Volume 4, Issue 1, page 5

ZU,aiy to. Ile, io, falaue By WILL ROTH
'Aims' °Met ~a Escape ~tomn
ANT TO take a big jump in tone? Want
to increase your self-determinism?
Want to be happier? The answer is
simple. What is the "catch"? The
"catch" is also simple. It depends on
what you are willing to do.

One of the most exasperating aspects of
"isms" and "ologies", aside from our own
preconceptions (fixed ideas) and prejudices,
is the terminology used. Seems like every
time some "prophet" or "authority" cooks up
a new technique, or has a stomach cramp, he
just naturally burgeons with special words
or alphabetical jargon as if he were the
Federal Government. Ordinary language just
isn't for him, he says, or at least it
won't do the job as satisfactorily as his
special terminology. It is possibly just a
satisfactory way of making one an authority, but, in any case, it is all too common
to be uncommon.

So, let's see if we can't be just plain
and common as all-get-out for a change.

The important thing here is relationship. Relationship has to do in every case
with location. Both location and relationship have to do with beingness. Knowledge
has to do with relationships. Relationships
also imply that there must be differences
and separateness. Further, for communication there must be relationship. Please
notice that this is all a special concept.
Every one of the italicized items has to do
with space. There is a "hereness" and a

There may be something "above" space,
but it isn't "provable".

What does all this have to do with the
"mind"? Well, concept-wise, when we have
one aspect of relationship, we also are inferring all the other aspects. Thus, there
is a separateness between one thought and
another. There is a separateness between
one attitude and another. Our thoughts or
attitudes are separate from us, though they
have a relationship to us. Note that location is implied here, too.

Any meaning, any value, any emotion is
only clear when it has a separateness from
other comparable meanings, values, and emotions. There must be a difference.

Interestingly enough, few people are
aware that meanings, values, and emotions
are learned things. Even attitudes fall in
this category.

To be learned, they must have a separateness from us. The difficulty quite possibly comes about because we seldom really
look at the action of learning. And it is
an action.

When we learn something, we make it "so"
for us. Thus, it is an original creation
for each person, even though others already
have "learned" it. That which we "make so",
however, has a separateness from that which
others have made so for them. This would
seem to be apparent, but that, being separate, it is also different, is not quite so
readily apparent.

The action of learning takes in other
meanings, such as making decisions, considerations, postulations, "beliefs", "facts",
and "intentions". The operating and observable personality pattern of any person
could be said to be the totality of what he
has learned.

Therefore, the important data here is

The error, here, occurs, when one is unaware of the fact, or skips over the fact,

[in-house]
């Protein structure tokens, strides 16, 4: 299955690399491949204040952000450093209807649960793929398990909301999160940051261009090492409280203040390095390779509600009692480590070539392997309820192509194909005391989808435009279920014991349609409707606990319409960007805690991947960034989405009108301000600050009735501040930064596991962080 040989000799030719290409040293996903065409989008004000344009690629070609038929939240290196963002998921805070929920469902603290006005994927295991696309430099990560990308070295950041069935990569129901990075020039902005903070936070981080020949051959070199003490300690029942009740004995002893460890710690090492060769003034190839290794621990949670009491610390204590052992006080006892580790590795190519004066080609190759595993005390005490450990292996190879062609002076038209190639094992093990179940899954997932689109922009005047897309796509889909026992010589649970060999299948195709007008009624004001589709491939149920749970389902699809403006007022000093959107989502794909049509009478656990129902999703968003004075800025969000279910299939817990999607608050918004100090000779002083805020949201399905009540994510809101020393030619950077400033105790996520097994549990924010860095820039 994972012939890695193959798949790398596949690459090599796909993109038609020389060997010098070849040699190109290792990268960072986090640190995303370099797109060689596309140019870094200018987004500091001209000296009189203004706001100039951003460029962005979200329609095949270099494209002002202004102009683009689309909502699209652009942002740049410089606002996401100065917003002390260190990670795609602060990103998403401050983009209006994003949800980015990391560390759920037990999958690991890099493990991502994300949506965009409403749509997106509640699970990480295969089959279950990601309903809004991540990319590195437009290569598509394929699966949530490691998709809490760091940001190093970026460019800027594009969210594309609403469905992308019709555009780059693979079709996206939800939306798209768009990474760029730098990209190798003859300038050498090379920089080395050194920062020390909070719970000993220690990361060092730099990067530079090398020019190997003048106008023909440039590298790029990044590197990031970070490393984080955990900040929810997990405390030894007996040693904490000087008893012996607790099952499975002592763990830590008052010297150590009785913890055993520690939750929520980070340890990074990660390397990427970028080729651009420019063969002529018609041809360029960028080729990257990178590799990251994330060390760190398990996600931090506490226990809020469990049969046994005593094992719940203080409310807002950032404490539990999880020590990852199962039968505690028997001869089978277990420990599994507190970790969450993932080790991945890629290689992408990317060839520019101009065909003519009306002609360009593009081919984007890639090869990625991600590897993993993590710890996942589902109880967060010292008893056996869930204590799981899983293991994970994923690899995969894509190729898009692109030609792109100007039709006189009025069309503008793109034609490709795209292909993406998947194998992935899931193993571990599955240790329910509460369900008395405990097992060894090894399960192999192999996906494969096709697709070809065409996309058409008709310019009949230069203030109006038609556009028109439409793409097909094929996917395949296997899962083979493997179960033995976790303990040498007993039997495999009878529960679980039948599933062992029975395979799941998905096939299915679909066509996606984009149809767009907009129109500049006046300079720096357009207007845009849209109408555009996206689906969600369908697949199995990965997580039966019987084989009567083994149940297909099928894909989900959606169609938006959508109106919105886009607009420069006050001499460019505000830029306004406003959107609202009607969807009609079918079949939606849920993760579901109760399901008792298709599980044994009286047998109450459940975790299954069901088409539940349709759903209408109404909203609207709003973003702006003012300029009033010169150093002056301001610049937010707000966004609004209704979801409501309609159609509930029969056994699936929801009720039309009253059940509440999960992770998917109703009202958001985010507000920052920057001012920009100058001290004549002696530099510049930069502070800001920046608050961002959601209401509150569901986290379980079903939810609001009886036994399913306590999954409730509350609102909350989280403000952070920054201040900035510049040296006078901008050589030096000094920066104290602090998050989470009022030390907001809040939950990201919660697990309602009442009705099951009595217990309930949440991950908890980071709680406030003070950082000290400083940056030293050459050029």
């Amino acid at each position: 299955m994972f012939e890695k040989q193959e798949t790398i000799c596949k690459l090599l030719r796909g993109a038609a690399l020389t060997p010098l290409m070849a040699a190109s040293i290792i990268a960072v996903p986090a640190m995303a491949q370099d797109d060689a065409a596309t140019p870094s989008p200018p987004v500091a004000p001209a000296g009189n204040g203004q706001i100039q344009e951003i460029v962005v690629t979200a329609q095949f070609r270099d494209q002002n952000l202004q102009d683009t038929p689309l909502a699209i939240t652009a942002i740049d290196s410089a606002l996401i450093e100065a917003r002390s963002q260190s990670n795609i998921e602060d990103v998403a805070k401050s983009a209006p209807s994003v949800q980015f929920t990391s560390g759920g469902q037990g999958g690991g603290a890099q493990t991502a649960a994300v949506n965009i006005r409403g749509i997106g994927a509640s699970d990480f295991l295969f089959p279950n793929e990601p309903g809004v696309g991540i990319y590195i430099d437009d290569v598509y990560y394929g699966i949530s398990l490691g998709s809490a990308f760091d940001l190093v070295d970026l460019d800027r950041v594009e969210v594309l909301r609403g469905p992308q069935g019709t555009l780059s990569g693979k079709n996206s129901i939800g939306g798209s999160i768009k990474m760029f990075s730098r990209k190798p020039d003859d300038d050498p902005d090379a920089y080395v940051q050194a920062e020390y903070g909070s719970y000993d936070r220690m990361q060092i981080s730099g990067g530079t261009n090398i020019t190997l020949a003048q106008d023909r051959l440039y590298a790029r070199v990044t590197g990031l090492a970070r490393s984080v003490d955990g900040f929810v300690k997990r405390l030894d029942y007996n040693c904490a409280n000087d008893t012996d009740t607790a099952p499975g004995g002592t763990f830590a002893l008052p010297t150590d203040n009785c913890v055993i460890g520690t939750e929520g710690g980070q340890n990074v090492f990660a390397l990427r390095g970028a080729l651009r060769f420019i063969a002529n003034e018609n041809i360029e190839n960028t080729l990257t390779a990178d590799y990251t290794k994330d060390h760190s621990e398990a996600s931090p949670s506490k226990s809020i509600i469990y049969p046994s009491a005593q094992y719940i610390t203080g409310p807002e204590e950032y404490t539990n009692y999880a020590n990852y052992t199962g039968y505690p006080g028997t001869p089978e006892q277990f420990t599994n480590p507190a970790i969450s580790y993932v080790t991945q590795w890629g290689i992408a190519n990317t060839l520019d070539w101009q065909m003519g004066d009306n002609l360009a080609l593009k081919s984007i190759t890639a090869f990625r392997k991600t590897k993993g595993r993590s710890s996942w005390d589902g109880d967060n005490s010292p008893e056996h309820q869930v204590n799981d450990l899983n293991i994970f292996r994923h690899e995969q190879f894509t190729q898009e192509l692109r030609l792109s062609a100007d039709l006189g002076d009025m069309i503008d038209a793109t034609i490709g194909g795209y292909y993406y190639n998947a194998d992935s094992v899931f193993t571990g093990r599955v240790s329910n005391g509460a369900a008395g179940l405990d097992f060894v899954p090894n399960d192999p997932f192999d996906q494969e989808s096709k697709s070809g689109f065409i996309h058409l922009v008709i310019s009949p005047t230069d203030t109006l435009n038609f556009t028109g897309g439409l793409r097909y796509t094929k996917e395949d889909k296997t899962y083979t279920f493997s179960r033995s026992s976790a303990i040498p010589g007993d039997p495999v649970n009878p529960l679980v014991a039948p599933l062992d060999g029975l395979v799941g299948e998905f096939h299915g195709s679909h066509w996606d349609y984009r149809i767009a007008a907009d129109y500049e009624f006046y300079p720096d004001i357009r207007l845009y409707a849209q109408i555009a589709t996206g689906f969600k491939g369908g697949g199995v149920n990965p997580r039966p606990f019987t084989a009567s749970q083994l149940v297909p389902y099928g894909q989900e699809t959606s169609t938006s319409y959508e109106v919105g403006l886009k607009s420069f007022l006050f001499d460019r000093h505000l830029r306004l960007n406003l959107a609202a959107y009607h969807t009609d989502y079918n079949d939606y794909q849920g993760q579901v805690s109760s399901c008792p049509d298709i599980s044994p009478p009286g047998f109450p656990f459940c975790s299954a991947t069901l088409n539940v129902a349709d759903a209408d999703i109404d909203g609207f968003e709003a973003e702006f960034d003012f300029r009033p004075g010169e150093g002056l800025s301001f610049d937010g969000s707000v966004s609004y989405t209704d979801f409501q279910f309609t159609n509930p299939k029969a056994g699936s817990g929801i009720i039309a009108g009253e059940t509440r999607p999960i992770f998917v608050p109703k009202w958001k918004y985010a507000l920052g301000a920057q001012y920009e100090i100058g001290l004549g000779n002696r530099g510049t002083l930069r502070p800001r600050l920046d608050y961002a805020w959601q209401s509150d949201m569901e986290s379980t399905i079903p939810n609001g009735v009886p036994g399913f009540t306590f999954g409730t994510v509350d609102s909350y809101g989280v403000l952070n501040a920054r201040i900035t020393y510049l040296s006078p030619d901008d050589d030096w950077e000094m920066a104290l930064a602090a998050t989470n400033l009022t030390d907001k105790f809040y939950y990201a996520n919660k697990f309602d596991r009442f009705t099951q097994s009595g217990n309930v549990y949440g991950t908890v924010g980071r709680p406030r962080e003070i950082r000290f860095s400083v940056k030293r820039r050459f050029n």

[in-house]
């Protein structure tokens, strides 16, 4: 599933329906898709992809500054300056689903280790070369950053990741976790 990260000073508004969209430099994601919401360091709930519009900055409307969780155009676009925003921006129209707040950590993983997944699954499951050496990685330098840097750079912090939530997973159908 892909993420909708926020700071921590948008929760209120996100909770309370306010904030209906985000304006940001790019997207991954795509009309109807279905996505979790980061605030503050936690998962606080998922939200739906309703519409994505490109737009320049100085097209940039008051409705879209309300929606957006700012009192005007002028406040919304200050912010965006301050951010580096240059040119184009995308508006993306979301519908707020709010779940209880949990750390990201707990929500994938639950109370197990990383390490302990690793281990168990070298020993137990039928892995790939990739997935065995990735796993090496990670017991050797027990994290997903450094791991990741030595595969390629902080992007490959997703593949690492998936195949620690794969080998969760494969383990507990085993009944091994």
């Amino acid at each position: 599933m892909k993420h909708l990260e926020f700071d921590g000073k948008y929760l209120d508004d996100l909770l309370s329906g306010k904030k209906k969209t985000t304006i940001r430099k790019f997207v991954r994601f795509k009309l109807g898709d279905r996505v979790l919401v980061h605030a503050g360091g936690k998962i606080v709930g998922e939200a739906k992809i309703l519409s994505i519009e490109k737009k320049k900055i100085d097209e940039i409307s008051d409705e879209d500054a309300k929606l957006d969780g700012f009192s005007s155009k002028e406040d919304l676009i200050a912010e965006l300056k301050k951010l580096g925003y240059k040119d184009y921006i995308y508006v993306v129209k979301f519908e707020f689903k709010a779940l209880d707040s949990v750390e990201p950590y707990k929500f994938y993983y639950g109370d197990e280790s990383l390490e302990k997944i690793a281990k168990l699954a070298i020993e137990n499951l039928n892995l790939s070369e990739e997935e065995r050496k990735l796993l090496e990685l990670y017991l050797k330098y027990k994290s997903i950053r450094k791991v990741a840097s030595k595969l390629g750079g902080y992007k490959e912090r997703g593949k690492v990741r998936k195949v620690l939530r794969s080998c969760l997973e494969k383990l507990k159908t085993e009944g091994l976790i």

that his "learning" amounts to what he has
"made so" in a unique and original fashion
for himself.

The common condition or attitude is "I
did not make it so". The corollary is "Something (or somebody) else made it so". This
leads to "I can find out", and "somebody
(or something) can tell me (do it for me)".
This erroneously puts the cause factor "out
there", instead of it being a "hereness"
and dependent on what we "make so".

It is probably wise here to stress that
the application is to "thinkingness" and
mental/emotional conditions.

It is remarkable how many persons "resist" the concept that they are responsible
for their own learning and that the learning consists of what they have "made so"
for themselves. Common sense would indicate
that it would be impossible for somebody or
something other than ourselves to create
our own fixed ideas, attitudes, or-viewpoints. There is no way that these could be
crow-barred into our thinkingness. We had
to provide our own meanings, emotions, and
purposes. We may have "made it so" either
what is called "naturally" or "unnaturally",
but we, and only we, did it or could do it.

Supposing one is aware that he is operating in terms of what he has "made so";
then of what value is this?
Remember, knowledge has to do with relaticnship, and relationship implies separateness and difference in location, and
that all this is basically a spatial concept.

When one is thinking of oneself, one is
thinking of a relationship. The "self" one
thinks of has a "thereness" to it. It is a
sort of "pictured" self; a "something"
which stands for oneself. It is never actually oneself, of course. The "self" which
is thus pictured is a "something" which the
person has "made so".

Usually, when a person is engaged in
some type of mental or emotional improvement activity, he is quite dissatisfied
with his "self" as it appears to be to him,
which is, though "unknown" to him, as he
has "made it so". He generally feels (and
can get lots of agreement m this) that he
is the "victim" of an unfortunate childhood
and other "bad" past experiences. As long
as he feels that something else other than